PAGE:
A hoot and a half, and then some: hands down, the best island farce since Vonnegut’s Cat’s Cradle half a century ago.



Imagine Superman in Grand Fenwick and you’ll have some idea of Harkaway’s (Angelmaker, 2012, etc.) brilliantly imagined latest romp.

“It’s amazing being a superhero,” says Lester Ferris as the action winds down at the end of Harkaway’s latest. “It’s totally mad.” Ferris, aka the Sergeant, hasn’t been on Mancreu for long, but he’s lived 10 lifetimes there. Posted to a supposedly quiet patch of earth after long, soul-shattering duty in Afghanistan (“the Americans called it a Total Goatfuck”) and Iraq, he’s found himself on a spit of land out in the Arabian Sea that, thanks to climate change, is in danger of receding under the waves—but until that time is a convenient entrepôt for drug dealers, arms smugglers, pirates, spies, defectors, flimflam artists, multinational corporatists and all the usual suspects, not least of them numerous powers NATO and otherwise: “[V]arious interests,” writes Harkaway, “were making use of the lawless nature of the Mancreu waters for things they might not otherwise be able to do.” Mancreu’s hub is a cafe owned by a fine fellow named Shola, who’s mowed down by gunmen for no apparent reason. The Sergeant, aided—or perhaps not—by shadowy figures flying the stars and stripes and the tricolor, is at a loss until, visited of a night by a tiger, he takes on the superhero guise of the title, suggested to him by a comic-book–loving, lonely teenager helpfully named Robin. The ensuing showdown is full of in-jokes, knowing nods to the headlines and miscreant Belgians, which will please fans of Monty Python if not necessarily the good burghers of Antwerp. The cast of characters is straight out of a Milton Caniff cartoon, with names like Bad Jack, White Raoul and the Witch, but the burdens poor Mancreu has to bear, from land rape and gang war to toxic dumping and international intrigue, are thoroughly modern millstones.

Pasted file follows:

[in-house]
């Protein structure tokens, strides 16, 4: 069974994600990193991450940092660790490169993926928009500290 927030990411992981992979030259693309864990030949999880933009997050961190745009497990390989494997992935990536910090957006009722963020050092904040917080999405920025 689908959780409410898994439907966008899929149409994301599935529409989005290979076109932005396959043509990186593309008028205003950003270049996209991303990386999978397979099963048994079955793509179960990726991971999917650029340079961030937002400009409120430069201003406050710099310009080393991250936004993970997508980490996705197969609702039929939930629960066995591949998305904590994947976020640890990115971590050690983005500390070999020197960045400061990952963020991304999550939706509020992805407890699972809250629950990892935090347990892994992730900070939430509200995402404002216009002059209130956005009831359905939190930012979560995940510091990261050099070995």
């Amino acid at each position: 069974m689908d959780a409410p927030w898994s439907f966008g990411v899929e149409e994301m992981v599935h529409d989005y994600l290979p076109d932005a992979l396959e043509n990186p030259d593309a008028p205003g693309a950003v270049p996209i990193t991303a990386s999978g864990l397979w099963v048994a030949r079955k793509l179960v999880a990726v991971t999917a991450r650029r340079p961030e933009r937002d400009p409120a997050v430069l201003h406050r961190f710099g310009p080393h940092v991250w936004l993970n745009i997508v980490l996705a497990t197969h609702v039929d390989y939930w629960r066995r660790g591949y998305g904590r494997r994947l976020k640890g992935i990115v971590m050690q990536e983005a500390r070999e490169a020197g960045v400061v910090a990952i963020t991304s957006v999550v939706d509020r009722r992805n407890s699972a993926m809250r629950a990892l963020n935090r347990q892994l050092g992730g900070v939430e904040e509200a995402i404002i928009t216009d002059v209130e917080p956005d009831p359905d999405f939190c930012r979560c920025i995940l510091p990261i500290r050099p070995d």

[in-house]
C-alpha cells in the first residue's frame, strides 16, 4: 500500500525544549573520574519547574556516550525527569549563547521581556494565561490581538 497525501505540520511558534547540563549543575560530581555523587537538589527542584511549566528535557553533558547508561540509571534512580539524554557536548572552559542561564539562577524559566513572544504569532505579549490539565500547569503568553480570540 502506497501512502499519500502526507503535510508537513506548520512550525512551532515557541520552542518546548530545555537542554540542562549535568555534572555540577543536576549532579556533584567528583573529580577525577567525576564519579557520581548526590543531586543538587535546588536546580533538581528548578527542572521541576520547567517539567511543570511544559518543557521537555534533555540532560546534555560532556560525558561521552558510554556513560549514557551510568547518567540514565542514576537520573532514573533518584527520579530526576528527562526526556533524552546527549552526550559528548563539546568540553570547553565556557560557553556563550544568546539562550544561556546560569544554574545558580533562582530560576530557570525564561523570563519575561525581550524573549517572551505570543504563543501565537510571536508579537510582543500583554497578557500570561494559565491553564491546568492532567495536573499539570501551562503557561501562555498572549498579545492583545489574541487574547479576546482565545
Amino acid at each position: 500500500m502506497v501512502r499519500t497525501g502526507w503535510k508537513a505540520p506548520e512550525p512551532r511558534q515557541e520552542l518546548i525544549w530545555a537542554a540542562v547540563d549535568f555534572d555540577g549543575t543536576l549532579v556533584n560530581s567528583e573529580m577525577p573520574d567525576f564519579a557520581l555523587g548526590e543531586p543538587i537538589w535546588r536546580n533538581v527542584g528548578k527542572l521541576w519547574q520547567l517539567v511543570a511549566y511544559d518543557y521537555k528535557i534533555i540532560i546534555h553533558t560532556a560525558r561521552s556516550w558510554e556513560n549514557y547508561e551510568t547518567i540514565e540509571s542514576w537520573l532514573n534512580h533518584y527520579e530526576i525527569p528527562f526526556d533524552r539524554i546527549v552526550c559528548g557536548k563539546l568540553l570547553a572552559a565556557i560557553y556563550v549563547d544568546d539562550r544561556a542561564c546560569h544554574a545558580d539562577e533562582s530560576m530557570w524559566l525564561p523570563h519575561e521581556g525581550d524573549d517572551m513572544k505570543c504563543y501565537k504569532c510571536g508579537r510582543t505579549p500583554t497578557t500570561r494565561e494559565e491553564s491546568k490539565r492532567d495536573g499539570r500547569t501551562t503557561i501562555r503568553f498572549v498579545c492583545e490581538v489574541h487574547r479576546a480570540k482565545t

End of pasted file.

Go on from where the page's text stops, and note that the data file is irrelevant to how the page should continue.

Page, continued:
A hoot and a half, and then some: hands down, the best island farce since Vonnegut’s Cat’s Cradle half a century ago.

Pub Date: July 29, 2014

ISBN: 978-0-385-35241-3

Page Count: 368

Publisher: Knopf

Review Posted Online: June 18, 2014

Kirkus Reviews Issue: July 1, 2014

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Amateurish, with a twist savvy readers will see coming from a mile away.


A woman accused of shooting her husband six times in the face refuses to speak.

"Alicia Berenson was thirty-three years old when she killed her husband. They had been married for seven years. They were both artists—Alicia was a painter, and Gabriel was a well-known fashion photographer." Michaelides' debut is narrated in the voice of psychotherapist Theo Faber, who applies for a job at the institution where Alicia is incarcerated because he's fascinated with her case and believes he will be able to get her to talk. The narration of the increasingly unrealistic events that follow is interwoven with excerpts from Alicia's diary. Ah, yes, the old interwoven diary trick. When you read Alicia's diary you'll conclude the woman could well have been a novelist instead of a painter because it contains page after page of detailed dialogue, scenes, and conversations quite unlike those in any journal you've ever seen. " 'What's the matter?' 'I can't talk about it on the phone, I need to see you.' 'It's just—I'm not sure I can make it up to Cambridge at the minute.' 'I'll come to you. This afternoon. Okay?' Something in Paul's voice made me agree without thinking about it. He sounded desperate. 'Okay. Are you sure you can't tell me about it now?' 'I'll see you later.' Paul hung up." Wouldn't all this appear in a diary as "Paul wouldn't tell me what was wrong"? An even more improbable entry is the one that pins the tail on the killer. While much of the book is clumsy, contrived, and silly, it is while reading passages of the diary that one may actually find oneself laughing out loud.